Sentencing Guidelines Increase Federal Prison Sentences for Organized Insider Trading
By: Houston Criminal Lawyer John Floyd and Paralegal Billy Sinclair
The Dodd-Frank Wall Street Reform and Consumer Protection Act (Dodd-Frank) was signed into slightly more than two years ago by President Barak Obama. The official purpose of the law is to “promote the financial stability of the United States by improving accountability and transparency in the financial system, to end ‘too big to fail,’ to protect the American taxpayer by ending bailouts, to protect consumers from abusive financial services practices and for other purposes.” Dodd-Frank has been called the most sweeping piece of financial regulatory reform since the Great Depression. It was created in response to the 2008 recession that nearly sent America into yet another Great Depression. Much has been written about the impact of Dodd-Frank on multiple industries and other legislation governing those industries. To say the Act changed the way Wall Street will be regulated, whose propensity for corrupt financial practices is legendary, would be putting it mildly.
But, Dodd-Frank’s impact on various U.S. Sentencing Guidelines applicable to fraud offenses has gone virtually unnoticed, despite the fact that the Act itself directed the U.S. Sentencing Commission to “review and, if appropriate, amend” those guidelines. The changes it will have on federal criminal cases and sentencing is more than significant because, as Judge Patti B. Saris, the Chair of the Commission, “fraud offenses represent almost 10% of the federal criminal docket annually.”
The new Dodd-Frank-produced amendments to the Sentencing Guidelines will take effect November 1, 2012, and will likely increase sentences for those convicted of fraud offenses. While Congress maintains the authority to modify these new amendments, it is not likely to do so given the current gridlock affecting every aspect of political life in Washington.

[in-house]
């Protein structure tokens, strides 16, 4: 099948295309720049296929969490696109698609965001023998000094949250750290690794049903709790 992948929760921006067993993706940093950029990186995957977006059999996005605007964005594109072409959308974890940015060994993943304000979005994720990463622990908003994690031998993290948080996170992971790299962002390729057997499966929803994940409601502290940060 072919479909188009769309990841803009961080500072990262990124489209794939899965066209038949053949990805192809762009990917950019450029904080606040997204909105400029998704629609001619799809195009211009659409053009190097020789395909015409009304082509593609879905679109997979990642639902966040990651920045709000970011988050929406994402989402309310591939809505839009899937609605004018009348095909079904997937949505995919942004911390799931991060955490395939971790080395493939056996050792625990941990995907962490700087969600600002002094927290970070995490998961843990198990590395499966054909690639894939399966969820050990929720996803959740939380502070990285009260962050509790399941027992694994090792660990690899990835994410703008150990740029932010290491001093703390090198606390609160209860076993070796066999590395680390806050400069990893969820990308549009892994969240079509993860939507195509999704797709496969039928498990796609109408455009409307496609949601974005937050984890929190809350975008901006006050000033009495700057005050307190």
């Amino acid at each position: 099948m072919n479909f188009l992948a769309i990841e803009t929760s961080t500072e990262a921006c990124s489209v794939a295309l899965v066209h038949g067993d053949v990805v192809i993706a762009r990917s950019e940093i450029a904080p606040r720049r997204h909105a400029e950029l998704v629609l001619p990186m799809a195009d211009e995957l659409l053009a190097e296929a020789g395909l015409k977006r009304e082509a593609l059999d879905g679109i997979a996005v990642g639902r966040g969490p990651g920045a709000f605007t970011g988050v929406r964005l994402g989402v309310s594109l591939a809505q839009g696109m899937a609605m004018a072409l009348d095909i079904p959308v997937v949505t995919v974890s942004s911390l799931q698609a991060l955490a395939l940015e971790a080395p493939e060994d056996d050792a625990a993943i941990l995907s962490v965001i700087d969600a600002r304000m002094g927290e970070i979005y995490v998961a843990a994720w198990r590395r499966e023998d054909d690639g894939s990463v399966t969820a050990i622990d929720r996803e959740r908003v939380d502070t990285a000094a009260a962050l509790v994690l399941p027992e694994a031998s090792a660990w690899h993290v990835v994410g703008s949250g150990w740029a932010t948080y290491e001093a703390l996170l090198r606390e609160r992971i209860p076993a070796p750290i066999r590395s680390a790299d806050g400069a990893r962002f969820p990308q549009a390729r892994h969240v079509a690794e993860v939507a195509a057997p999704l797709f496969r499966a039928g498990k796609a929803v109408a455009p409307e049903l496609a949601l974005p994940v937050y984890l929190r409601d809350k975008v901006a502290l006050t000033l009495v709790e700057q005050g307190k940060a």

Attorneys David Debold and Matthew Benjamin recently published a Findlaw piece about various aspects of the new guidelines produced by Dodd-Frank. These two white collar attorneys note that the Commission amended “insider trading guidelines” (USSG § 2B1.4) in two significant ways. First, it creates a new offense level of 14 that increases the recommended prison range to 15-21 months for a defendant with no criminal record for any “organized scheme to engage in insider trading.” This amendment also grants judges the authority to determine whether the insider trading scheme is “organized,” meaning whether the scheme involved “considered, calculated, systemic, or repeated efforts to obtain and trade on inside information, as distinguished from fortuitous or opportunistic instances of insider trading.” Debold/Benjamin explained the impact this enhanced judicial scrutiny will have on insider trading sentencing: